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I have my XAML code:

<Canvas x:Name="mainCanvas" Width="200" Height="150" Background="LightGray"
    <Canvas x:Name="topCanvas" Width="200" Height="100" Background="LightBlue"

and its code behind:

private void topCanvas_MouseLeftButtonUp(object sender, MouseButtonEventArgs e)

    e.Handled = true; // This can prevent routing to the mainCanvas

private void mainCanvas_MouseLeftButtonUp(object sender, MouseButtonEventArgs e)

private void topCanvas_MouseMove(object sender, MouseEventArgs e)

    // How to prevent routing to the mainCanvas?
    // e.Handled = true does NOT exist in MouseEventArgs

private void mainCanvas_MouseMove(object sender, MouseEventArgs e)

My question is already in the comments.

How to prevent routing the MouseMove event from the topCanvas (the child canvas) to the mainCanvas (parent canvas)?



share|improve this question
I don't understand your question. If you don't want the event remove it from your xaml – MyKuLLSKI Jan 16 '12 at 6:16
Hmmm. Sometimes I need it, sometimes I don't need it. The code above is just an example. – Peter Lee Jan 16 '12 at 6:37
Do you know when you need it and when you don't at all times? – MyKuLLSKI Jan 16 '12 at 14:05

Try setting the IsHitTestVisible property of your Canvas. With that property set accordingly mouse events will go either "through" your control or will be caught by it.

Hope this is what you need.

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Thanks for you reply. This does NOT prevent routing (from top canvas to the main canvas). What I need is just as simple as e.Handled = true as in MouseButtonEventArgs. – Peter Lee Jan 18 '12 at 19:18

You can try comparing e.OriginalSource in mainCanvas's MouseMove Event and exit the Sub if it wasn't originated from the mainCanvas.

private void mainCanvas_MouseMove(object sender, MouseEventArgs e)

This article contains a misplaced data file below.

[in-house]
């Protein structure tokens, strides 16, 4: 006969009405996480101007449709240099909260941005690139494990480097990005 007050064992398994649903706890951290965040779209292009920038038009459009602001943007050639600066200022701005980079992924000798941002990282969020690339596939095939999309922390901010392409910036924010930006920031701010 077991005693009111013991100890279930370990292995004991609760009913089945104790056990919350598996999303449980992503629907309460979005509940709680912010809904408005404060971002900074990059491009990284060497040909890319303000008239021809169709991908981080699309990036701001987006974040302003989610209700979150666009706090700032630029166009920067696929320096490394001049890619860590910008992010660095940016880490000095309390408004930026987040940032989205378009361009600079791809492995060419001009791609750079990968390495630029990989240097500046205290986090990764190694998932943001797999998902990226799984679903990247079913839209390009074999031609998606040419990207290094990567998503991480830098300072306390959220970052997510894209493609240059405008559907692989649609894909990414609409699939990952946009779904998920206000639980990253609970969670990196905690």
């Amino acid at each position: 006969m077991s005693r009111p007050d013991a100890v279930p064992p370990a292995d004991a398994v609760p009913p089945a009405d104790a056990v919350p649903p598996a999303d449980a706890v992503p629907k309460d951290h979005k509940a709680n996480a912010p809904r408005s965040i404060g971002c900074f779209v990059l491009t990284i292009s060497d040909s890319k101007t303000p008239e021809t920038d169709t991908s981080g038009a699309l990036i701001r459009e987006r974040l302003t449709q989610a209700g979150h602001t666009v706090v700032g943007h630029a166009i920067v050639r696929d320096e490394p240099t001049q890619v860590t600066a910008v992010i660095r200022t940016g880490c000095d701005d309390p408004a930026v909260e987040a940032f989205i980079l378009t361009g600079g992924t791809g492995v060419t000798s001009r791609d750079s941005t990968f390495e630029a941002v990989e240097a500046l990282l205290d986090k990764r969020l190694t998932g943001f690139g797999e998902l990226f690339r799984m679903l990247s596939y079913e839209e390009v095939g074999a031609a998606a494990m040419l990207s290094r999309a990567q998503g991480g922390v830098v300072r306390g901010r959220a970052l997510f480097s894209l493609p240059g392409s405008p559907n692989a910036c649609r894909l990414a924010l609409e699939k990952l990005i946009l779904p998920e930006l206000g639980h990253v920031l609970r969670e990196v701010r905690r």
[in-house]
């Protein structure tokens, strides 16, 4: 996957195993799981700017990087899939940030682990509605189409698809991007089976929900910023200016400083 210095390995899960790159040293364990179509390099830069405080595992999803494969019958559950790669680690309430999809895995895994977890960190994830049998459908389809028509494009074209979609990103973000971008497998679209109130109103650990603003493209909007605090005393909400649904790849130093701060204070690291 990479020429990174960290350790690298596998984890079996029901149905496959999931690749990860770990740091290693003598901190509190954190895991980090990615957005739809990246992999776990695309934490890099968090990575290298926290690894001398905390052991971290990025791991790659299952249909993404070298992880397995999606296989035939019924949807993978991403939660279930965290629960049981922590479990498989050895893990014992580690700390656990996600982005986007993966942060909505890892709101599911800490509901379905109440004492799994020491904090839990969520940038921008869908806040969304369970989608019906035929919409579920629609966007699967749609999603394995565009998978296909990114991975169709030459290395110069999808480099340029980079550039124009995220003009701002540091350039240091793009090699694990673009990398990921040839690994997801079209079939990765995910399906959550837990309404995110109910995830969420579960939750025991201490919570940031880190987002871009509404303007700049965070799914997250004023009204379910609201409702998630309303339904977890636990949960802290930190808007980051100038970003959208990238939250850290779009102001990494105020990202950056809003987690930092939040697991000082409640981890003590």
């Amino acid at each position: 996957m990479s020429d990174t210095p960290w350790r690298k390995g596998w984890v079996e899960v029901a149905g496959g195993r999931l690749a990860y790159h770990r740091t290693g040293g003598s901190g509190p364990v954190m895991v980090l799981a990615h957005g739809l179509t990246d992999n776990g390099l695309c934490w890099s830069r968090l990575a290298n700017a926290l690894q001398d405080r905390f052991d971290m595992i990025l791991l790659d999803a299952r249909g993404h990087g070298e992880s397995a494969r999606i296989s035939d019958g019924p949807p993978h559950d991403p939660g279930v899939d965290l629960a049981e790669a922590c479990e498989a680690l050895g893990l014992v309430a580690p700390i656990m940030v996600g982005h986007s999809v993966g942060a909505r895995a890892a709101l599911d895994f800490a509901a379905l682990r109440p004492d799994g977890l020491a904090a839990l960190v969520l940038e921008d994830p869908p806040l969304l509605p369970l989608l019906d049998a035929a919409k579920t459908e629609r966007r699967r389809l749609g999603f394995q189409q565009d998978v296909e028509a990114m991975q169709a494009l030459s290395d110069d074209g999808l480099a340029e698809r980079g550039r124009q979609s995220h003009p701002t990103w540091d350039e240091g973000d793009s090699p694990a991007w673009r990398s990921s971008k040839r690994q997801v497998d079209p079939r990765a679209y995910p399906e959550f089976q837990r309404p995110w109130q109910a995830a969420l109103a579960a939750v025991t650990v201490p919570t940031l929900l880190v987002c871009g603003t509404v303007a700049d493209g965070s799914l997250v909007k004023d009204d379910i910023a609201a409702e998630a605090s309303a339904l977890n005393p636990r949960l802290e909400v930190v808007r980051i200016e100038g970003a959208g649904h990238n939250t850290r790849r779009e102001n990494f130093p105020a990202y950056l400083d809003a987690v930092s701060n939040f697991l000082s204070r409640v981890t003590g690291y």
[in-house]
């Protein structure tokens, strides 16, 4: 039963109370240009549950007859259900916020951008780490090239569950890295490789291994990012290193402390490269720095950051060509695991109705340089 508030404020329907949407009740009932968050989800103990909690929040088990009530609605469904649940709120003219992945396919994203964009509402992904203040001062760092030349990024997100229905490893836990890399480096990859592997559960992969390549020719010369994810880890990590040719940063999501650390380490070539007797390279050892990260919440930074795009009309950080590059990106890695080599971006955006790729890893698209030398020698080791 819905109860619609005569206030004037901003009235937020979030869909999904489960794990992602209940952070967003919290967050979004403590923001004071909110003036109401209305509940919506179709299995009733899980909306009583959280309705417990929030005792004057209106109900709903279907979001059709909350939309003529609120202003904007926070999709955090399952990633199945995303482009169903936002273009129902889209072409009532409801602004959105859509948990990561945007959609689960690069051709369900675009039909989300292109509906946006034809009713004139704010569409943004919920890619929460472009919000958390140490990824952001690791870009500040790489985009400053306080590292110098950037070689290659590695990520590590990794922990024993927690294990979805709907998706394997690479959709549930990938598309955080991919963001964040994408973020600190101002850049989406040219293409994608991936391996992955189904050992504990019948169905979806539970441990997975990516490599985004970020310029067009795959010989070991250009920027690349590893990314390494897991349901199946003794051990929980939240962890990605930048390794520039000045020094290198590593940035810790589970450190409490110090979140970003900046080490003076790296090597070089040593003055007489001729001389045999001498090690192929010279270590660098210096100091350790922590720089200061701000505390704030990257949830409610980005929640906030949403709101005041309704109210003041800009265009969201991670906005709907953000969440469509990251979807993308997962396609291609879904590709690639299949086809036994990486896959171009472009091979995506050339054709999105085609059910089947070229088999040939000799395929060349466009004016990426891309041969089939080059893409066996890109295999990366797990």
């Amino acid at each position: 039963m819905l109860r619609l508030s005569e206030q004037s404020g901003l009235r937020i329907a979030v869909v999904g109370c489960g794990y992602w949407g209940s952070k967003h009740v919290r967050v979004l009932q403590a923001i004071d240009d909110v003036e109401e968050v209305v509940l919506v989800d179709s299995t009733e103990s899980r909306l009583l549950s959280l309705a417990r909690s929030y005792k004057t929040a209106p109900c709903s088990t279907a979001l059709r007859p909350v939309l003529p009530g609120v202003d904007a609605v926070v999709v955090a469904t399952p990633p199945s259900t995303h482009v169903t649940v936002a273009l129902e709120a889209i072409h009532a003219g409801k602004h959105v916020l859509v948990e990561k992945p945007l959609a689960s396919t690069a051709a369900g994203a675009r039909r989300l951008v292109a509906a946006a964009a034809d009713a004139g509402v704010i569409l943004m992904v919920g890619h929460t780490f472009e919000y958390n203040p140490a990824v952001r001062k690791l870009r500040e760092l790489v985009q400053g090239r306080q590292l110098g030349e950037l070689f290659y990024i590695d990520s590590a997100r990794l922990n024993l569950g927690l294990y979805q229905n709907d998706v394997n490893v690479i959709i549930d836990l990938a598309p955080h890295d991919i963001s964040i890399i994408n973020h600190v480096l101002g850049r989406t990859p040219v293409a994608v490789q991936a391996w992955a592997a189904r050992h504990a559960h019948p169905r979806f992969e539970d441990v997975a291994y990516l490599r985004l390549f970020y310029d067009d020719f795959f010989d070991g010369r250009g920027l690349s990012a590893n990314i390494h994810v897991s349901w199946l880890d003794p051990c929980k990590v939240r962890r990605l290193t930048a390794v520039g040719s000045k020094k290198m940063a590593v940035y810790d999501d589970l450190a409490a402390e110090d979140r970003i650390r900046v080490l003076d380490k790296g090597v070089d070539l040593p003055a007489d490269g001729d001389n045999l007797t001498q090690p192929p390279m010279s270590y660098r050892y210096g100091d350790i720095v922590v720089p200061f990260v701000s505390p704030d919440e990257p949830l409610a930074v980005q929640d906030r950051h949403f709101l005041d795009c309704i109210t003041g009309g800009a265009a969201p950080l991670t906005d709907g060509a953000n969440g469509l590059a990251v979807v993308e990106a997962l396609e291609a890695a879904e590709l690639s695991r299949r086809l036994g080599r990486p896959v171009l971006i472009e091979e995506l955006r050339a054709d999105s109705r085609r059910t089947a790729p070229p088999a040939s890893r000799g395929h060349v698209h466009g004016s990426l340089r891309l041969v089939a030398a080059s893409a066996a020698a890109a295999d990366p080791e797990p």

if (sender != e.OriginalSource)

In replying to your comment in a little more detail. According to the UIElement.MouseMove Event MSDN link.

Controls that inherit MouseMove can provide handling for the event that acts as handler for all instances, by overriding the OnMouseMove method. As with direct handling of the event, there is no Handled property available, so OnMouseMove cannot be implemented in such a way that it suppresses further handling of the event through the Handled technique.

and this link states:

This event creates an alias for the Mouse.MouseMove attached event for this class

Which brings us to this link on AttachedEvents which states.

Extensible Application Markup Language (XAML) defines a language component and type of event called an attached event. The concept of an attached event enables you to add a handler for a particular event to an arbitrary element rather than to an element that actually defines or inherits the event. In this case, neither the object potentially raising the event nor the destination handling instance defines or otherwise "owns" the event.

So as I see it, your only option is to code around it.

share|improve this answer
Thanks for you reply. This does NOT prevent routing (from top canvas to the main canvas). What I need is just as simple as e.Handled = true as in MouseButtonEventArgs. – Peter Lee Jan 18 '12 at 19:18
@PeterLee It doesn't not prevent the routing, because you do not have the option to handle this event. What it does is prevent your handler from running its code unless the event originated from the MainCanvas which effectively does the same thing. – Mark Hall Jan 18 '12 at 21:11

The functionality is called "Event Bubbling". You can stop it using below code:

jQuery: event.stopPropagation(); Ref: http://api.jquery.com/event.stopPropagation/

You can also try below code: e.stopPropagation(); //to prevent event from bubbling up e.preventDefault(); //then cancel the event (if it's cancelable)

Ref: http://stackoverflow.com/questions/1967537/how-to-stop-event-bubbling-with-jquery-live

Thanks, Ravi Verma

share|improve this answer
Hi Ravi, Thanks for your reply. But I'm confused. I'm talking this in Silverlight, your code seems JavaScript. You mean using JavaScript from webpage to prevent bubbling in the Silverlight? – Peter Lee Jan 16 '12 at 6:02
Javascript, and jQuery in particular, have nothing to do with Silverlight, making this answer incredibly wrong. – slugster Jan 16 '12 at 6:45

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